Western Washington tribes are quickly recovering from a sudden ban in December 2013 on selling geoduck to China.
The Asian country claimed it received a shipment of geoduck from Ketchikan, Alaska, that had high levels of paralytic shellfish poisoning, and a shipment from Poverty Bay in Puyallup, Wash., that had high levels of arsenic.
As a result, China announced it was banning all imports of bivalve shellfish from Washington, Oregon, Alaska and Northern California. This was just before the Chinese New Year, a lucrative time for harvesters and buyers, when geoducks are traditionally served.
“It was bad at the beginning because we didn’t know what was going on,” said Tony Forsman, general manager of the Suquamish Tribe’s Suquamish Seafoods, which regularly ships shellfish internationally. “China didn’t tell us for two weeks they were doing this.”
Officials from the National Oceanic and Atmospheric Administration (NOAA) have been working with Chinese officials to determine how they came to their conclusions and have been in close communication with Washington Department of Health and western Washington tribal officials about the progress. Officials from NOAA are meeting in person with officials from China’s General Administration of Quality Supervision, Inspection and Quarantine this month to further discuss the situation.
The shellfish in question from Poverty Bay passed all the rigorous tests needed to be exported to China, said David Fyfe, shellfish biologist for Northwest Indian Fisheries Commission.
“We’re working with China to figure out why we suddenly don’t meet their standards,” he said.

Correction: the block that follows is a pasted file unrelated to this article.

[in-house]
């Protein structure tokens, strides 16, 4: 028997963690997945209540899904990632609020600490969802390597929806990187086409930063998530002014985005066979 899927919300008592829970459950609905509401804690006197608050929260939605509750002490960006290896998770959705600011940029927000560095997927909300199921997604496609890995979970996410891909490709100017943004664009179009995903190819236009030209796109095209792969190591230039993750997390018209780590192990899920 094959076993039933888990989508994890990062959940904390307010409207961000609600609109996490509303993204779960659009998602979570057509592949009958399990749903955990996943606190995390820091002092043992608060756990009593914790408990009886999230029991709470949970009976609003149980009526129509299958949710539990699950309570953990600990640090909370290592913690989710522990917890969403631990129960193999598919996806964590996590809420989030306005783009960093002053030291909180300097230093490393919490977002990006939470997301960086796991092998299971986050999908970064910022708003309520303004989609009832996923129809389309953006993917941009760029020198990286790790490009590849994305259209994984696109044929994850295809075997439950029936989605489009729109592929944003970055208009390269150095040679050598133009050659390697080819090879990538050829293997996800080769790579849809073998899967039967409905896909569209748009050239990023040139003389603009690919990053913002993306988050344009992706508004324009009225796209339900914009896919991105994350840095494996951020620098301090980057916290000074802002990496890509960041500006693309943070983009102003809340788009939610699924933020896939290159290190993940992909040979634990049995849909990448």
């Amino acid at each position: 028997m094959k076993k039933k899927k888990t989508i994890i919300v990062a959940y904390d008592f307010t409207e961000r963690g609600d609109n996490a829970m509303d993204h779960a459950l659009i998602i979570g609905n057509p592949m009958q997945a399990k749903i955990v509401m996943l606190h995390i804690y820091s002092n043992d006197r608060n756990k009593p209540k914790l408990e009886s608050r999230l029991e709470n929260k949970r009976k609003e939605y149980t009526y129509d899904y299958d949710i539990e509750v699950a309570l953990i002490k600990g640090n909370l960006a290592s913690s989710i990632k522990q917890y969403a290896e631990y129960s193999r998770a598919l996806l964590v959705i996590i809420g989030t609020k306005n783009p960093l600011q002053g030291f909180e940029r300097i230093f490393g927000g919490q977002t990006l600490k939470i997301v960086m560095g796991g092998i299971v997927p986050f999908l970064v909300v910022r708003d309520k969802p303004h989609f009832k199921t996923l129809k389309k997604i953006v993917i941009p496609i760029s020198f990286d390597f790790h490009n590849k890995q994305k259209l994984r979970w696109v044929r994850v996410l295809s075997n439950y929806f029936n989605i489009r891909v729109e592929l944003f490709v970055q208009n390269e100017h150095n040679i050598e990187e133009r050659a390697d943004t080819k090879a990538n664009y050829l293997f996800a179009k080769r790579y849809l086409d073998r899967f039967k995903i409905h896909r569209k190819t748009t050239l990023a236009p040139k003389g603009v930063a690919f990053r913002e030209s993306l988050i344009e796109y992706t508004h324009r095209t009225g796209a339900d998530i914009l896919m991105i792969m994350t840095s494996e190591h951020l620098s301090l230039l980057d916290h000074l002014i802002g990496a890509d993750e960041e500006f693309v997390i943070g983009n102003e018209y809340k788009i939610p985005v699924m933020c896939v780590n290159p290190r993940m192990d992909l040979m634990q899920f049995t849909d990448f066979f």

In the meantime, harvesters and buyers are continuing to send their catches to other Asian countries, including Vietnam. U.S. officials are asking China to reduce the ban area from the West Coast to just the two original areas of concern.
Suquamish Seafoods had to layoff nine employees in December – including those who sort, pack and ship the shellfish – but everyone was re-hired by mid-February. Suquamish Tribe harvesters annually gather nearly 500,000 pounds of geoduck.
“There have been blips in the market, such as having to sell smaller geoduck, plus market pressure forced prices down,” Forsman said. “We’ve all just had to adjust – divers, market, buyers, us. Things are fine now but we had to adjust and adjust fast.”
Despite the “blip”, it did prove that the United States shellfish quality control system works, Fyfe said. Harvesters have to meet the National Shellfish Sanitation Program standards, which includes providing information about the harvester, day and tract from which shellfish was harvested.